Evidence spilling forth from the "Human Genome Project shows that although humans are mostly the same functional characteristics differentiate populations clusters. DNA research has revolutionzed our understanding of disease, more than 3,000 of which are genetically linked. Many, such as Tay-Sachs and breast cancer, which disproportionately affect Ashkenazi Jews, or sickle cell, which afflicts blacks, are population specific. So why do we accept that evolution has turned out populations with a genetic predisposition to certain diseases yet find it racist to suggest blacks of West African ancestry have evolved into the world's best sprinters and jumpers?

To the degree that the issue is the sciencs of human biodiversity, the case is closed – there exist identifiable, if fuzzy-edged, populations, popularly called races, with a range of functional differences. The so-called controversy is wholly political. The cant, in vogue since the early 1960s, that humans are a tabula rasa and that "race" or other biologically grounded facets of human nature such as sexual identity or gender-orientation are social constructs is an ideological simplism – a political belief.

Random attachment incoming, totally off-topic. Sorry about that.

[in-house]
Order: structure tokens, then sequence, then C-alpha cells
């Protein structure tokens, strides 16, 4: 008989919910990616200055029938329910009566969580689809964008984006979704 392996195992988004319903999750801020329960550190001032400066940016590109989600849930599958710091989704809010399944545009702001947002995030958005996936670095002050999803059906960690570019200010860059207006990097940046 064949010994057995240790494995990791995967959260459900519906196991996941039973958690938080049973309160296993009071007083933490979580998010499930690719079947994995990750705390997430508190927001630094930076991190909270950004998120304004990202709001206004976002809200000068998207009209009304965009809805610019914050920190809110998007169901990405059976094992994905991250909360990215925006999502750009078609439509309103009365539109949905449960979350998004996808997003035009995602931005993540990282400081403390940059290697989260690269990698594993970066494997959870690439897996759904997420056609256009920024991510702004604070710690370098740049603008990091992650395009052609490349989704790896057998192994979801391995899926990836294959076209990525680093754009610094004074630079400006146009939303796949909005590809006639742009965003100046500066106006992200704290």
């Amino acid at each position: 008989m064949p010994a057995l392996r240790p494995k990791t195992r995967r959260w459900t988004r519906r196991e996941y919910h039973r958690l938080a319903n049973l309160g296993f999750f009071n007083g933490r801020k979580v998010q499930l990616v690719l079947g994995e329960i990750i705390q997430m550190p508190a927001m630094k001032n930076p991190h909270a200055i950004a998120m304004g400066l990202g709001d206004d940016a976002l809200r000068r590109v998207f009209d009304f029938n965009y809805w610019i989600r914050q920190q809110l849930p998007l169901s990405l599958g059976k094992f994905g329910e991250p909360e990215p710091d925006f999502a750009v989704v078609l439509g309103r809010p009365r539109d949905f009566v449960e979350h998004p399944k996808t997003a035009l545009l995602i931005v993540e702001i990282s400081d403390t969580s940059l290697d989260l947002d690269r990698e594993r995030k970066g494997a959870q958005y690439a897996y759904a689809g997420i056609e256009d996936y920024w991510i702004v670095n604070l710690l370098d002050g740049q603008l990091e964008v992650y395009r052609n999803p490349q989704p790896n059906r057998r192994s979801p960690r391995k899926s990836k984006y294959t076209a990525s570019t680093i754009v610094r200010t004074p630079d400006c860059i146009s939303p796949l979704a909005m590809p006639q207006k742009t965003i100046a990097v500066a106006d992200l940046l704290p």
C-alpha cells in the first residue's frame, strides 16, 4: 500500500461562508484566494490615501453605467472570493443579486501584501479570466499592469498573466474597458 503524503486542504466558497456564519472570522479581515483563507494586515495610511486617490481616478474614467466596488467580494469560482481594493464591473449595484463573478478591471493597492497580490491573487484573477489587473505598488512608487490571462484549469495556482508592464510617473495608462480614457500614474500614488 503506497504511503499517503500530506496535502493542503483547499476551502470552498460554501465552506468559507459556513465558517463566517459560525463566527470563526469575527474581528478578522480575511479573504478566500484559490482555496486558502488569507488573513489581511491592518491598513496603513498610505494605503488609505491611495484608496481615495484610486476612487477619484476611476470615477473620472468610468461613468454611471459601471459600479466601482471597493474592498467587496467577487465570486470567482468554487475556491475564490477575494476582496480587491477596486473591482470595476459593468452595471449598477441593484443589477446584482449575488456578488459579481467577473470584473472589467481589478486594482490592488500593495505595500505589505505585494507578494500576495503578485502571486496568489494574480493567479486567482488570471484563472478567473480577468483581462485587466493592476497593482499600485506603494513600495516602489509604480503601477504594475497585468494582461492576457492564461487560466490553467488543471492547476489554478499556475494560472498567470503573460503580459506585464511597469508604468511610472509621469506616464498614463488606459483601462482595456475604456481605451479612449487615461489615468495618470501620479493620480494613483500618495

How have such differences evolved? Significant differences have resulted from any number of genetic and environmental forces including mutations, disease, genocidal pogroms, volcanic eruptions and ice ages, migrations and mating patterns. This is the biological elimination tournament known as evolution.